Tracey reviews The Eighth Life written by Nino Haratischvili.

A mammoth of a book with 934 pages...I am up to page 431.

The story starts at the beginning of the twentieth century on the edge of the Russian Empire. A family of chocolate makers prospers and owes its success to a secret hot chocolate recipe.
The recipe is passed on to family members as we learn about their lives and, often doomed, romances.

I thought the book might get bogged down in lots of detail but it doesn't. A good Russian history lesson at the same time!

The Eighth Life was translated from German by Charlotte Collins and Ruth Martin, and was published by Scribe Publications.

The Eighth Life - Nino Haratischvili


For more about The Eighth Life, check out our catalogue.
Or borrow the eBook version via BorrowBox.

Find out more about our digital library and membership offerings via our website.


Rozz reviews The Braid by Laetitia Colombani

This well-crafted debut novel follows the lives of three women who appear to be very different in culture, geography (India, Sicily, Canada), and life experience. However, as Colombani weaves her narrative, we come to see that they have much more in common in many ways.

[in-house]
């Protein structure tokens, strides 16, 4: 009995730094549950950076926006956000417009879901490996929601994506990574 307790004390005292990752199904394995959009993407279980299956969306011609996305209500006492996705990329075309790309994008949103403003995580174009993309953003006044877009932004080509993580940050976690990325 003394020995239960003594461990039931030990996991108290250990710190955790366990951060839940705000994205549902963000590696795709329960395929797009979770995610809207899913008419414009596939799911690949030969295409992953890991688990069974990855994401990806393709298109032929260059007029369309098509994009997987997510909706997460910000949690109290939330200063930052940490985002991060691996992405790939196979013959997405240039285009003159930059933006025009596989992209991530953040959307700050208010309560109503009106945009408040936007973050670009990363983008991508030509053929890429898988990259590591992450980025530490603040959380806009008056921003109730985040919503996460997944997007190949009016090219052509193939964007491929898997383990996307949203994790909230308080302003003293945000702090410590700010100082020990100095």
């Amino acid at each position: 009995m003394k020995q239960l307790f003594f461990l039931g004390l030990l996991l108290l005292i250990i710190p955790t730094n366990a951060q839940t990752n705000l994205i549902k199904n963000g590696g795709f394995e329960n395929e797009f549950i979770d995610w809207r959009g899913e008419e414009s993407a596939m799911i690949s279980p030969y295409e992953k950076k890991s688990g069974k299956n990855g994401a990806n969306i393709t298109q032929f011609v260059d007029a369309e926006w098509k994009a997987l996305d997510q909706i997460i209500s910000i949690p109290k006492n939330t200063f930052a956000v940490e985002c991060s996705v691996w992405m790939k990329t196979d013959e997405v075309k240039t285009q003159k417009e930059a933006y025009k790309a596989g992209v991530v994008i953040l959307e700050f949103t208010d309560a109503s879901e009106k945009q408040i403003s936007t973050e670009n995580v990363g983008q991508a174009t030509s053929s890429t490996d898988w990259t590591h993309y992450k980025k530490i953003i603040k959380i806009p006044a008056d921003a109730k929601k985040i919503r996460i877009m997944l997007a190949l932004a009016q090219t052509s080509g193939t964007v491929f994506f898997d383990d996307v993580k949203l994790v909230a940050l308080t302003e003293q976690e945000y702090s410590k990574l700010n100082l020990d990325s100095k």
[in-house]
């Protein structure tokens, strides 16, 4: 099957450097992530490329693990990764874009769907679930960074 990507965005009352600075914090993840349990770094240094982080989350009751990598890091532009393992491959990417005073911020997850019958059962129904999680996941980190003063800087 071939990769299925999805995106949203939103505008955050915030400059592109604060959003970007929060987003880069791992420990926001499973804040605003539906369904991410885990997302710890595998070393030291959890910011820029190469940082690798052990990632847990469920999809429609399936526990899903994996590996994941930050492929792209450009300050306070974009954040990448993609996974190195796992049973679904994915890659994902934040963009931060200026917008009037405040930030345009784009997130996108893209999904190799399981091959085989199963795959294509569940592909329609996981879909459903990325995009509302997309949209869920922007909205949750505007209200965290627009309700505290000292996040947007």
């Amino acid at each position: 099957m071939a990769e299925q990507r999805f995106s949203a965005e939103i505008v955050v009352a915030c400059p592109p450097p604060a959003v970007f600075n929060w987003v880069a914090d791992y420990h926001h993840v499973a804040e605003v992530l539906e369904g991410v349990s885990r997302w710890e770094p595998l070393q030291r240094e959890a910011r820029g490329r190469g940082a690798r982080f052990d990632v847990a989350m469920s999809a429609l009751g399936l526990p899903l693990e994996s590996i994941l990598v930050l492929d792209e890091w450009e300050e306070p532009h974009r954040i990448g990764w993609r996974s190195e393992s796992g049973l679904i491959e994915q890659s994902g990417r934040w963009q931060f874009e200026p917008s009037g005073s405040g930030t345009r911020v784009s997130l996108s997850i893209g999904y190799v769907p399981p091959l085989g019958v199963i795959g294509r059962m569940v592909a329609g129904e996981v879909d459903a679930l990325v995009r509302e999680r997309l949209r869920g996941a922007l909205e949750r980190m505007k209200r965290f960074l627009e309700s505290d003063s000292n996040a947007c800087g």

A compact, very satisfying read that left me looking forward to Colombani’s next work.

The Braid was translated from French by Louise Rogers Lalaurie and published by Picador.

The Braid

To find out more about our digital library and membership offerings visit our website.

Find The Braid on our catalogue


Jo reviews The Little Friend by Donna Tartt

Stamp of Approval - Jo reviews The Little Friend by Donna Tartt dunedinlibraries

Jo's eAudiobook review focuses on The Little Friend, the second novel from Donna Tartt. Set in 1970s Mississippi, the story revolves around a young girl named Harriet and her search for answers about her older brother's murder.

Find The Little Friend on our catalogue.


Rebecca reviews Full Throttle by Joe Hill

Stamp of Approval - Rebecca reviews Full Throttle by Joe Hill dunedinlibraries

Rebecca's book review focuses on Full Throttle, a collection of short stories from author Joe Hill. Creepy and scary, but always relatable, her favourites included Faun (big game hunters in a fairytale world) and Late Returns (supernatural happenings on a library Bookmobile).
Find Full Throttle on our catalogue. 

To find out more about our digital library and membership offerings visit our website.